(originally published in Screen Magazine 5/23/12)
Facebook’s recent IPO has got me to thinking… Does Facebook have anything to offer the creative industry? I know the ad industry has jumped into the Facebook game; I saw a clever McDonald’s ad the other day. I didn’t click on it, but it made me think about getting a Big Mac, and that psychological temptation came true this afternoon. A Big Mac and fries called to me. I chased it down with an old fashioned McDonald’s hot fudge sundae.
But I digress, just because McDonald’s takes advantage of the social network, does that mean that the vendors who seek their business should as well?
I refer to Facebook as a type of maintenance marketing for the creative industry.
Just like getting your oil changed in your car, it’s important to post updates (from your company FB page) every other day. Consider these posts to be very brief press releases. Most of the folks reading this column have been sharing their company news for many years now, so this may not appear to be life-altering information. At least I hope it isn’t. But, where some shops fall short is using Facebook to offer up a little bit of your corporate personality.
Of course, this is only my opinion, but I think clients may choose to work with you because they like you. Help these clients “like” you by branding your shop with simple Facebook posts.
I see great examples of this everyday. Utopic is one creative facility that seems to be doing the Facebook thing right in my opinion. The updates coming out of there are funny, professional, creative, and resourceful. When reading Utopic’s posts, I can’t help but think that these same characteristics carry over to the staff and speak of their over-all talent.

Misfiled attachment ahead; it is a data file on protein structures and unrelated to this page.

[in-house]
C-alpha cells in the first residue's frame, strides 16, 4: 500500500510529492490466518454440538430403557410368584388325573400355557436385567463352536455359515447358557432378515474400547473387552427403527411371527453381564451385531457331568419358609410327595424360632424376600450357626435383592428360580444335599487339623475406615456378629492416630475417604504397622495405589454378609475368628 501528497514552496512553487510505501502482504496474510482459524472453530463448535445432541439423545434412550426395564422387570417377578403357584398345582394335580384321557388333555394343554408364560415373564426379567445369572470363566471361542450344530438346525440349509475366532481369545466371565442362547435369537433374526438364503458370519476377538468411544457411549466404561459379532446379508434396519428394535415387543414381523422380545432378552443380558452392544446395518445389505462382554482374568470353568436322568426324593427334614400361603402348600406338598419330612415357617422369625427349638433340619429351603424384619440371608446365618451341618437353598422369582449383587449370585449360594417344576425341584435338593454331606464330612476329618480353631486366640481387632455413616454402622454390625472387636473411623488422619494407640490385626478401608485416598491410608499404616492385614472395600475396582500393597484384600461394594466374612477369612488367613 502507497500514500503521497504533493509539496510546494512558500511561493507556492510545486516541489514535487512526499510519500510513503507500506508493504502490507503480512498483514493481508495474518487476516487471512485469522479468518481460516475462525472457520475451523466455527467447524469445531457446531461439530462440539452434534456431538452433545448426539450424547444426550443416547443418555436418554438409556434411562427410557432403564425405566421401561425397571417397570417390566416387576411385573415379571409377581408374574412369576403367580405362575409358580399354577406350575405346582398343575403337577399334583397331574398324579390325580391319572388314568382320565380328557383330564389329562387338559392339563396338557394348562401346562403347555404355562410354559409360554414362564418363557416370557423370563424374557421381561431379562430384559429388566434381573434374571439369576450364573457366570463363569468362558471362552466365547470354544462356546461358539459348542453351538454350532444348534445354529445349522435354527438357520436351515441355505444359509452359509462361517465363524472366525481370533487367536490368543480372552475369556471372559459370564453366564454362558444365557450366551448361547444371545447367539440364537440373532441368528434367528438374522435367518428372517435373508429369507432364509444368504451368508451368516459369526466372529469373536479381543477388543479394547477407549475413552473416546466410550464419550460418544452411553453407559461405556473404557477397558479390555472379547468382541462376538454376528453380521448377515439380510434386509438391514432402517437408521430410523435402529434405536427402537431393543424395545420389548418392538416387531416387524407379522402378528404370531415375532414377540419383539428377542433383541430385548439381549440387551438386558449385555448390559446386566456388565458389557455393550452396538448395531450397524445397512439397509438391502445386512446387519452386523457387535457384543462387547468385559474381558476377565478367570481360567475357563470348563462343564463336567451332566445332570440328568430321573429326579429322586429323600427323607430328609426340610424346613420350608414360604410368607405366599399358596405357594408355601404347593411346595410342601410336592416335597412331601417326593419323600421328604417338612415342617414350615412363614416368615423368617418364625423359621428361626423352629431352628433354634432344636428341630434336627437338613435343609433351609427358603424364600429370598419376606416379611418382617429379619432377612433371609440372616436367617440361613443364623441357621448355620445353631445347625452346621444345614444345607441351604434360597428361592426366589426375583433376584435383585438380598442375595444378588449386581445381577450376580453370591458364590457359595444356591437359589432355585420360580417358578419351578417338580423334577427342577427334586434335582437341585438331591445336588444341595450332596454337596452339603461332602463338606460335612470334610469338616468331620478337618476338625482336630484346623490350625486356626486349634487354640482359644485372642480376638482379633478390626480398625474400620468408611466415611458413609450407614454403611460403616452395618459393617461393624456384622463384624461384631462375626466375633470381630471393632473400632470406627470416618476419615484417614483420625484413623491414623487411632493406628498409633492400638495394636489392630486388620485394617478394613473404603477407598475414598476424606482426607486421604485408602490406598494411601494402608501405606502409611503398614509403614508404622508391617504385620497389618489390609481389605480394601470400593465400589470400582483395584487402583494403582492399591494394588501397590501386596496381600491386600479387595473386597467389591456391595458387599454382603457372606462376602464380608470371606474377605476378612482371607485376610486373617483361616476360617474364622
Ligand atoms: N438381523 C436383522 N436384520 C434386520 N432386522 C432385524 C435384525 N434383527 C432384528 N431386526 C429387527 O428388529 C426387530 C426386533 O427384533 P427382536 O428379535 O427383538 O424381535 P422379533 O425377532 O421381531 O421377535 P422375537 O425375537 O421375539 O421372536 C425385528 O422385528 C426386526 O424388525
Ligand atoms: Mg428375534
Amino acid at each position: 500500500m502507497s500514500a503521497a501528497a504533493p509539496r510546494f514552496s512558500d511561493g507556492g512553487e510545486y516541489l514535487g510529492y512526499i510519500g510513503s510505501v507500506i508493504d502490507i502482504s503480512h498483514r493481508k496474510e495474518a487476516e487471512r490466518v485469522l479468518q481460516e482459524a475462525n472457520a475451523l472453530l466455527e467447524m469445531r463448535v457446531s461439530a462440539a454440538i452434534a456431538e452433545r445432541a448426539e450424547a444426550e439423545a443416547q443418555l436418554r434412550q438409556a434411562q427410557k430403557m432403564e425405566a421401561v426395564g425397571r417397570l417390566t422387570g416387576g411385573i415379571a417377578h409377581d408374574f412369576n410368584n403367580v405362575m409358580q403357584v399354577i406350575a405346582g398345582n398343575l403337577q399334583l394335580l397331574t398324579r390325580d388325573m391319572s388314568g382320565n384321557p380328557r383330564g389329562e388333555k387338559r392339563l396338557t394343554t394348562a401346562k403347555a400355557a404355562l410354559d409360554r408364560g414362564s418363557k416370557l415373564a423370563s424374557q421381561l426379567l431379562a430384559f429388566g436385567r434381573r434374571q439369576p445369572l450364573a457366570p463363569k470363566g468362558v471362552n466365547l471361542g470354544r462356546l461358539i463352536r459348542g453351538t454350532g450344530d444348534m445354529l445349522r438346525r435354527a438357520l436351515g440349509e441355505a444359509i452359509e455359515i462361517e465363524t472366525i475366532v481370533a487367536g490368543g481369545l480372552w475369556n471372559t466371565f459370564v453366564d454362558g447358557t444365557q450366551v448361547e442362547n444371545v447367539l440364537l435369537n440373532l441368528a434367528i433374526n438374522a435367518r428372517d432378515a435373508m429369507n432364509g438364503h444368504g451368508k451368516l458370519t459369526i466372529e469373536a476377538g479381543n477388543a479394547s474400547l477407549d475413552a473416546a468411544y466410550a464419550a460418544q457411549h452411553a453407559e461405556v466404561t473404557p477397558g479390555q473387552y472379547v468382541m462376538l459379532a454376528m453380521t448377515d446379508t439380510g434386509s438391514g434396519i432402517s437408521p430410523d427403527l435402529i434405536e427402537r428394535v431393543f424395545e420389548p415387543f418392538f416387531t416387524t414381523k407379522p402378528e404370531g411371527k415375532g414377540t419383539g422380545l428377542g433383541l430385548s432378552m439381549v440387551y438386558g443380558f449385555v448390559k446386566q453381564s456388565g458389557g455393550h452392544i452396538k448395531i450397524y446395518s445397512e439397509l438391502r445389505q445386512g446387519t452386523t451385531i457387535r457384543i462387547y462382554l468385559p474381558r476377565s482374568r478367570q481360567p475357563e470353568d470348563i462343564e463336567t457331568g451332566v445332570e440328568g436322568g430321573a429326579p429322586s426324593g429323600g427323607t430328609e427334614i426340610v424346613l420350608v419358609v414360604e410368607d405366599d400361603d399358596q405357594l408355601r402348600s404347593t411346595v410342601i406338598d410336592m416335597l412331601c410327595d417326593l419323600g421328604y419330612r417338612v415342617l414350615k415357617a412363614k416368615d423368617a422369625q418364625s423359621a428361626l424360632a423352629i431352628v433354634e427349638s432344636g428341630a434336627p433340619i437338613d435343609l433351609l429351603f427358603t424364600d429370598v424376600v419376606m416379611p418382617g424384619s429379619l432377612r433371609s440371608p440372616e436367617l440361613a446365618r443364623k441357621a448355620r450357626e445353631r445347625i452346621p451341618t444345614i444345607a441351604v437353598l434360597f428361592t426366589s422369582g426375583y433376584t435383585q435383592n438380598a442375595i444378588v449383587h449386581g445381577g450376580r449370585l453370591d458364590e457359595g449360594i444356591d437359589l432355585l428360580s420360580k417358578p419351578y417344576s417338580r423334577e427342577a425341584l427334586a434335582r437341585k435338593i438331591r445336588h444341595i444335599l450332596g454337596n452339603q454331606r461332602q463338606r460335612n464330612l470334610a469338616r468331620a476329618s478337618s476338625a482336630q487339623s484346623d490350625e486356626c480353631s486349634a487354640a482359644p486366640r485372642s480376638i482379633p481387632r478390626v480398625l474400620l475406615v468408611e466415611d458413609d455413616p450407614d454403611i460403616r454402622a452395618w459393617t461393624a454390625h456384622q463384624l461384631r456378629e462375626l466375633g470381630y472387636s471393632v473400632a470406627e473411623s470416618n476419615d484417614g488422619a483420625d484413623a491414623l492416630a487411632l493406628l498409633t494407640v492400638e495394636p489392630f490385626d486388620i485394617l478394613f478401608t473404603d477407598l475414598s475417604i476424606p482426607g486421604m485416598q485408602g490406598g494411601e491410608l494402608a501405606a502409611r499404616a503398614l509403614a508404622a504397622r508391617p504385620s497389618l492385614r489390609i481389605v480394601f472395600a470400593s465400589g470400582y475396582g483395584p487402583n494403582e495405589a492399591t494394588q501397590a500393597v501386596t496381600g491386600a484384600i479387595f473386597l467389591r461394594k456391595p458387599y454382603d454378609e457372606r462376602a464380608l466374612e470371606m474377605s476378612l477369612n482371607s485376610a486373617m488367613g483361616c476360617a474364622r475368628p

Other shops choose only to post recent project information on Facebook. Again, I think that kind of an update is very important, but ultimately not enough.
This next paragraph might rub some people the wrong way, but since I’m on topic of the utilizing a company Facebook page, let me make one quick suggestion for personal pages as well (as it relates to good business); take a look at the friends you have on Facebook and count how many you consider clients, work colleagues, or professional contacts. Keep that number of friends in mind when writing your personal posts.
Understand that people who can engage in your services can read everything that you put up on Facebook, so a slight hint of professionalism, or at least common decency, is not a bad thing.
I also like to see senior staff members post about the company they work for every once and a while. Many corporations ask highly visible employees to champion the cause of their employer on Facebook. I agree with this whole-heartedly. I know someone who has a key role in Chicago’s creative community. He loves his job, and is very good at it. But you would never know this by reading his Facebook posts. This person has a hobby that he obviously is very passionate about, which is great. But the absence of work-related topics, suggest to me that his day job is just that. Again, I’m not suggesting that everyone should be all business all the time, or that each Facebook post should have marketing spin. But when you hold a key position at a company, keep in mind that at some level you are reflecting your employer’s brand and personality.
I’ll get off my high horse now.
A Facebook strategy has to be considered when discussing your company’s marketing plan. It’s a great (free) tool for building your brand. So keep up to date with your maintenance marketing, and share your corporate personality with the world.